HHS Lowers Maximum Fines Set for HIPAA Violations
The US Department of Health and Human Services (HHS) announced last week that it is capping the civil monetary penalties that can be assessed to covered entities, business associates, and health plans for HIPAA violations. This regulation bases a new tier structure on a covered entity’s “level of culpability,” according to HHS. For example, it lowers the annual cap for the least severe violations from $1.5 million to $25,000.
By switching to a penalty system that’s based on a covered entity’s “level of culpability,” HHS will now assess penalties based on whether an organization has taken steps to comply with HIPAA requirements, such as conducting risk analyses, or whether it has willfully ignored such requirements or is found to be neglectful. In 2013, the HITECH Act strengthened the HHS Office for Civil Rights’ enforcement and set a static upper limit of $1.5 million per year that an issue was present. However, in the new regulation, HHS acknowledges that HITECH’s penalty tier system included “apparently inconsistent language,” which led to confusion.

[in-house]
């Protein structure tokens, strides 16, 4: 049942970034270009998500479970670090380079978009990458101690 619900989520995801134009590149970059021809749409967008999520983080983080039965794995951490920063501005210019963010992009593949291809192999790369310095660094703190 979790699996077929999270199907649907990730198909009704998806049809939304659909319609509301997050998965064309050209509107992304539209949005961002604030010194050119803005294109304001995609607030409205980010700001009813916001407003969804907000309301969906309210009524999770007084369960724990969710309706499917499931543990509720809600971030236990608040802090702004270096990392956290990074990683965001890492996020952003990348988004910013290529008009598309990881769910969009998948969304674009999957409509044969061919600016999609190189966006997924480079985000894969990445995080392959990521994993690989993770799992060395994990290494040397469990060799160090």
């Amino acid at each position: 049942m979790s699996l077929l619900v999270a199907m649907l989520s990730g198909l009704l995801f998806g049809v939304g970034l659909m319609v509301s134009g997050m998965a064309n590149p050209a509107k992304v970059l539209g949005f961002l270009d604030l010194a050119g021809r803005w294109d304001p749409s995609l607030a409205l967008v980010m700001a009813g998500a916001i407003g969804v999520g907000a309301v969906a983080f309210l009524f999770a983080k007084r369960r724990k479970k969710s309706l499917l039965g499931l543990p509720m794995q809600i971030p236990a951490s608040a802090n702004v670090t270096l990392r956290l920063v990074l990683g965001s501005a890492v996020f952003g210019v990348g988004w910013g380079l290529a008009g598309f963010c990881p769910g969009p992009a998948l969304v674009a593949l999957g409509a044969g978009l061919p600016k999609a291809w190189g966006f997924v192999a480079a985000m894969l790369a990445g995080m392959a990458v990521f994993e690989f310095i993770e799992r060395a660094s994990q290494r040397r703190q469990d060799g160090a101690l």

“Upon further review of the statute by the HHS Office of the General Counsel, HHS has determined that the better reading of the HITECH Act is to apply annual limits” based on level of culpability the new HHS notice states.
The new annual caps, which are set on an interim basis pending new rulemaking, are:
- Tier 1: $100-$50,00 per violation, capped at $25,000 per year the issue persisted
- Tier 2: $1,000-$50,000 per violation, capped at $100,000 per year the issue persisted
- Tier 3: $10,000-$50,000 per violation, capped at $250,000 per year the issue persisted
- Tier 4: $50,000 per violation, capped at $1.5 million per year the issue persisted
In an interview with Fierce Healthcare, Matthew Fisher, a partner with Boston-based law firm Mirick O’Connell said this change, while inconsistent with the direction of recent OCR settlements, is a good thing.
“If a violation was clearly unintentional and without knowledge, why should a potentially massive fine follow. While the discretion existed, the interpretation will now be binding and remove the potential uncertainty,” Fisher said.